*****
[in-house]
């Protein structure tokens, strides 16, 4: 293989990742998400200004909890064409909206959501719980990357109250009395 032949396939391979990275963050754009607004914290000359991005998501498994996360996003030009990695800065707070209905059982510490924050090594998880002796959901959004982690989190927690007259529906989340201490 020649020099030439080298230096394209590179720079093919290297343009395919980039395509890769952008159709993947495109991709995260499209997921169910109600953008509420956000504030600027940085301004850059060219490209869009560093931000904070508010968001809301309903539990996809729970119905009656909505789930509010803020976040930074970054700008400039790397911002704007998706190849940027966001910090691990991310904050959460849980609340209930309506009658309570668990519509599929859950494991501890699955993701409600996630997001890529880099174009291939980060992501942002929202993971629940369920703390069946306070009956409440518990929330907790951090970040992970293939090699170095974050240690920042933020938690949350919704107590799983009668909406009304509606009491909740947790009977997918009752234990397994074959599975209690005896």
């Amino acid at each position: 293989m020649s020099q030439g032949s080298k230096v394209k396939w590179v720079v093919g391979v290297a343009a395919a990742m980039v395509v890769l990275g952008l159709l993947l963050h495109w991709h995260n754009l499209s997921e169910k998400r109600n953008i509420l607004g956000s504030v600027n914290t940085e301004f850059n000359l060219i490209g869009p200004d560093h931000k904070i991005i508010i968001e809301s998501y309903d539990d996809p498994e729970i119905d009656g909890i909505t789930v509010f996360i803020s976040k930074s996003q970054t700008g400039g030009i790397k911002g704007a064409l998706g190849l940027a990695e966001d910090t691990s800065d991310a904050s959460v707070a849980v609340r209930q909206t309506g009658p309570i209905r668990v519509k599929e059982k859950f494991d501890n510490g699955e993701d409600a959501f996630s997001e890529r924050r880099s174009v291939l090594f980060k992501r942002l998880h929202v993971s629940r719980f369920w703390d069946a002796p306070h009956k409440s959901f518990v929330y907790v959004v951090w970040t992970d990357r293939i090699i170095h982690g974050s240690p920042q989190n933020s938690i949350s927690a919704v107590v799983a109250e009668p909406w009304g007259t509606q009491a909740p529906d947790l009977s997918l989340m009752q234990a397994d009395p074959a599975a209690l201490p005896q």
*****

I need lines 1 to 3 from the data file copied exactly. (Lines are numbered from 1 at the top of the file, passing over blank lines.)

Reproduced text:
[in-house]
């Protein structure tokens, strides 16, 4: 293989990742998400200004909890064409909206959501719980990357109250009395 032949396939391979990275963050754009607004914290000359991005998501498994996360996003030009990695800065707070209905059982510490924050090594998880002796959901959004982690989190927690007259529906989340201490 020649020099030439080298230096394209590179720079093919290297343009395919980039395509890769952008159709993947495109991709995260499209997921169910109600953008509420956000504030600027940085301004850059060219490209869009560093931000904070508010968001809301309903539990996809729970119905009656909505789930509010803020976040930074970054700008400039790397911002704007998706190849940027966001910090691990991310904050959460849980609340209930309506009658309570668990519509599929859950494991501890699955993701409600996630997001890529880099174009291939980060992501942002929202993971629940369920703390069946306070009956409440518990929330907790951090970040992970293939090699170095974050240690920042933020938690949350919704107590799983009668909406009304509606009491909740947790009977997918009752234990397994074959599975209690005896």
């Amino acid at each position: 293989m020649s020099q030439g032949s080298k230096v394209k396939w590179v720079v093919g391979v290297a343009a395919a990742m980039v395509v890769l990275g952008l159709l993947l963050h495109w991709h995260n754009l499209s997921e169910k998400r109600n953008i509420l607004g956000s504030v600027n914290t940085e301004f850059n000359l060219i490209g869009p200004d560093h931000k904070i991005i508010i968001e809301s998501y309903d539990d996809p498994e729970i119905d009656g909890i909505t789930v509010f996360i803020s976040k930074s996003q970054t700008g400039g030009i790397k911002g704007a064409l998706g190849l940027a990695e966001d910090t691990s800065d991310a904050s959460v707070a849980v609340r209930q909206t309506g009658p309570i209905r668990v519509k599929e059982k859950f494991d501890n510490g699955e993701d409600a959501f996630s997001e890529r924050r880099s174009v291939l090594f980060k992501r942002l998880h929202v993971s629940r719980f369920w703390d069946a002796p306070h009956k409440s959901f518990v929330y907790v959004v951090w970040t992970d990357r293939i090699i170095h982690g974050s240690p920042q989190n933020s938690i949350s927690a919704v107590v799983a109250e009668p909406w009304g007259t509606q009491a909740p529906d947790l009977s997918l989340m009752q234990a397994d009395p074959a599975a209690l201490p005896q």